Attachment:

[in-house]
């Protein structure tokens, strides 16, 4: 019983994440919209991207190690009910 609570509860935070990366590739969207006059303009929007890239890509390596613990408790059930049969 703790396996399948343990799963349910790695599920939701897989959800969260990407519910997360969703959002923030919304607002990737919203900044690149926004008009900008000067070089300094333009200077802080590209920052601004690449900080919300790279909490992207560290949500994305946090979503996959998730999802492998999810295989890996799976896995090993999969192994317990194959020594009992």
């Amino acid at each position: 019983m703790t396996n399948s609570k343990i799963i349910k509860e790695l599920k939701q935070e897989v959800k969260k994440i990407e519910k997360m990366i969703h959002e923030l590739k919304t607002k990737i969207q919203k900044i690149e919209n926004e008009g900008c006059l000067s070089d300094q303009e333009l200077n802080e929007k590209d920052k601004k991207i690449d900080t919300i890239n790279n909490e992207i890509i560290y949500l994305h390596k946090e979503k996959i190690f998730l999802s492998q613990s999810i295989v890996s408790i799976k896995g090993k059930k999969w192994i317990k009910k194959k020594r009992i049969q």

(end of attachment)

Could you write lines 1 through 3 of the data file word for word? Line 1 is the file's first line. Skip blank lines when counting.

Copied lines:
[in-house]
């Protein structure tokens, strides 16, 4: 019983994440919209991207190690009910 609570509860935070990366590739969207006059303009929007890239890509390596613990408790059930049969 703790396996399948343990799963349910790695599920939701897989959800969260990407519910997360969703959002923030919304607002990737919203900044690149926004008009900008000067070089300094333009200077802080590209920052601004690449900080919300790279909490992207560290949500994305946090979503996959998730999802492998999810295989890996799976896995090993999969192994317990194959020594009992």
């Amino acid at each position: 019983m703790t396996n399948s609570k343990i799963i349910k509860e790695l599920k939701q935070e897989v959800k969260k994440i990407e519910k997360m990366i969703h959002e923030l590739k919304t607002k990737i969207q919203k900044i690149e919209n926004e008009g900008c006059l000067s070089d300094q303009e333009l200077n802080e929007k590209d920052k601004k991207i690449d900080t919300i890239n790279n909490e992207i890509i560290y949500l994305h390596k946090e979503k996959i190690f998730l999802s492998q613990s999810i295989v890996s408790i799976k896995g090993k059930k999969w192994i317990k009910k194959k020594r009992i049969q």